Bridge collapses, levee failures and water main breaks .. OH MY!

July 23, 2008 at 1:43 am 3 comments


By Carol Metzner, President, The Metzner Group, LLC and Managing Partner, CivilEngineeringCentral.com

All around the Maryland/DC area, water main breaks should come as no surprise to residents; but, we are all amazed each time it happens! And…it is happening with alarming frequency.

In mid June water main breaks in the Maryland suburbs triggered several smaller breaks throughout the lines in the County leading to the loss of more than 100 million gallons of fresh water before repairs could be made. More than 700 restaurants and tens of thousands of residents were forced to boil drinking water as a precautionary measure. Many restaurants, already affected by the slowing economy, had to close their doors for a period of time.  The agency responsible for oversight, inspection and repair, Washington Suburban Sanitary Commission (WSSC) is the 8th largest water and wastewater utility in the country.  As of July 15, they still cannot assess what caused the break.

This past week WSSC, echoing other public agencies across the US, discussed the need for more money. We heard the now familiar chant “We need more money….more funding”.  WSSC reported that due to budget constraints, the line that broke in Maryland was never inspected prior to the break. It is reported that the line that broke was 38 years old, while some lines in the county are 90 years old. After the break, inspectors found four other sections nearby that needed reinforcement.

Here is where it gets dicey: it is documented that for the past two years WSSC has had the budget to replace 27 miles of water main a year, but it replaced only 16 miles of pipe in fiscal 2007 and is expected to fix 25 miles of pipe in fiscal 2008.  What happened?  They had the money….had the funding.  Where did it go?

We are seeing increases in taxes, electric bills, gas, water. The war has cost more than anyone wants to wrap their minds around.  Who is overseeing the money that the agencies are getting? Who is accountable?  And, where are they now?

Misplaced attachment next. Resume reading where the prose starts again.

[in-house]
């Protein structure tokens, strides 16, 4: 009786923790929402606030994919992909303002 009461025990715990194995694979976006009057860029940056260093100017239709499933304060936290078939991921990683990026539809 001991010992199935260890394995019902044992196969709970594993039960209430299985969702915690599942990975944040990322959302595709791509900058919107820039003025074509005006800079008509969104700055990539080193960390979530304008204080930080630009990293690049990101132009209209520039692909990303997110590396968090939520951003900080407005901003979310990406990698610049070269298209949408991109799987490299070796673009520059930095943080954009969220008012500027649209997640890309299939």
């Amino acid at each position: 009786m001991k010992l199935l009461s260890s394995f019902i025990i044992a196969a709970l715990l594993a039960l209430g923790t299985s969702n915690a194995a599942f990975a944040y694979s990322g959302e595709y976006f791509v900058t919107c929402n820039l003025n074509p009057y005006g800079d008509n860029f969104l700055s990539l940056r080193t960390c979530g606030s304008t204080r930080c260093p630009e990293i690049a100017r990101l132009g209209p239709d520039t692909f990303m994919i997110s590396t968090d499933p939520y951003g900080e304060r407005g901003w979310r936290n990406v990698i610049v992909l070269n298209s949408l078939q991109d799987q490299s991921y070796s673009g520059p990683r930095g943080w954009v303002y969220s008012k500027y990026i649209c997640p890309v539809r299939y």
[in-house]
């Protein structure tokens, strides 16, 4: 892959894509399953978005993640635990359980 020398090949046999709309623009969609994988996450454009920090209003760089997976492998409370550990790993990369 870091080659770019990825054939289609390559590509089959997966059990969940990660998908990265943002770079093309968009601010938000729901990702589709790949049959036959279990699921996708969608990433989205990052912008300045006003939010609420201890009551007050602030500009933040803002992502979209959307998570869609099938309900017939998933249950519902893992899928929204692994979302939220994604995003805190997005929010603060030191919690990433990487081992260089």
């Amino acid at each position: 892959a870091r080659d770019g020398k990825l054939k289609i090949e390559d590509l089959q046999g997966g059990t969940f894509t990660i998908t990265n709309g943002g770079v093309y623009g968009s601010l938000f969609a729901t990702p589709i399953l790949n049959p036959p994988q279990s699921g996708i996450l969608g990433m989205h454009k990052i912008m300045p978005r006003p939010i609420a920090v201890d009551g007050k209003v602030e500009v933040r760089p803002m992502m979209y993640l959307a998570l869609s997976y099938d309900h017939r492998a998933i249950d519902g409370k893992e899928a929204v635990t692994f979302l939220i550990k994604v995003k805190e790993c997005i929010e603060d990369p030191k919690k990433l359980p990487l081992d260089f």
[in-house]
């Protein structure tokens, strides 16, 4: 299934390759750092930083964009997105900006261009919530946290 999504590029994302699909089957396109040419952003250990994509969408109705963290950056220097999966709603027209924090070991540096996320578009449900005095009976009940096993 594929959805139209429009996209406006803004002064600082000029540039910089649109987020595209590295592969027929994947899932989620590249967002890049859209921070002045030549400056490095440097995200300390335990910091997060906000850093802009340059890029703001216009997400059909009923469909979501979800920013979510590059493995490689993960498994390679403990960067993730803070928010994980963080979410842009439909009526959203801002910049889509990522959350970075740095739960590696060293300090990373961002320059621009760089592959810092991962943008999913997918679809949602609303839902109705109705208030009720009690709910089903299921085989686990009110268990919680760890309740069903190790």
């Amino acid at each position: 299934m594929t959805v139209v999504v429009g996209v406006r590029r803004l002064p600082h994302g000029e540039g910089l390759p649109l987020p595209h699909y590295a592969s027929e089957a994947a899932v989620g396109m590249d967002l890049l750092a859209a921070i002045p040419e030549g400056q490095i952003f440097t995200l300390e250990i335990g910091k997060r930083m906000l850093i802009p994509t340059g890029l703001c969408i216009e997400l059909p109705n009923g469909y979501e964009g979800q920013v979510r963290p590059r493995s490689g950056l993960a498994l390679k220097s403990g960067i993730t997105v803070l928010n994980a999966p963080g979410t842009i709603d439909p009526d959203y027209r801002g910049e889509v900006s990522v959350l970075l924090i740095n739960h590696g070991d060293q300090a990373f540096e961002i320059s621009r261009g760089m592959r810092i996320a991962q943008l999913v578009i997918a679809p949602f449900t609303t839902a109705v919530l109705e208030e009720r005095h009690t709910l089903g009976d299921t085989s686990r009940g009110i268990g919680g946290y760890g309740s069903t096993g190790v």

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Entry filed under: Civil Engineering Issues, Failing US Infrastructure, Uncategorized, US Infrastructure. Tags: , , .

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3 Comments Add your own

  • 1. Andres  |  August 1, 2008 at 1:55 pm

    Here in NJ, the American Society of Civil Engineers (ASCE) has brought the message of a crumbling infrastructure to our law-makers doorstep. The 2007 Report Card on New Jersey’s Infrastructure clearly outlines nine areas of the infrastructure in mediocre to poor condition. Pertinent to this discussion, Drinking water earned a grade of C and Wastewater earned a grade of D. Infrastructure that serves as a lifeline to our citizens is being neglected. As engineers and leaders of our community, we must raise our collective voices and lead our community to a better quality of life.

    Ok – I’m off the soap box. Thanks for the opportunity.

    Reply
  • 2. Iftikhar Barrie - SIRTA  |  August 1, 2008 at 1:49 pm

    Bridge Collapses: Isnt it time we had the relevant technology to monitor potential cracks in the structure 24×7? Nothing is perfect, but a system that collects relevant information that can be viewed on demand is better than having nothing at all. With the right information readily available, disasters could be reduced greatly or even completely eliminated.

    Reply
  • 3. Stephen Hinton  |  July 23, 2008 at 7:27 pm

    A big negative driver in the Water utility industry is the low availability of funding through bond issues because of “creative” financing. Check out what happened to the Water utilities in Birmingham, AL.

    Reply

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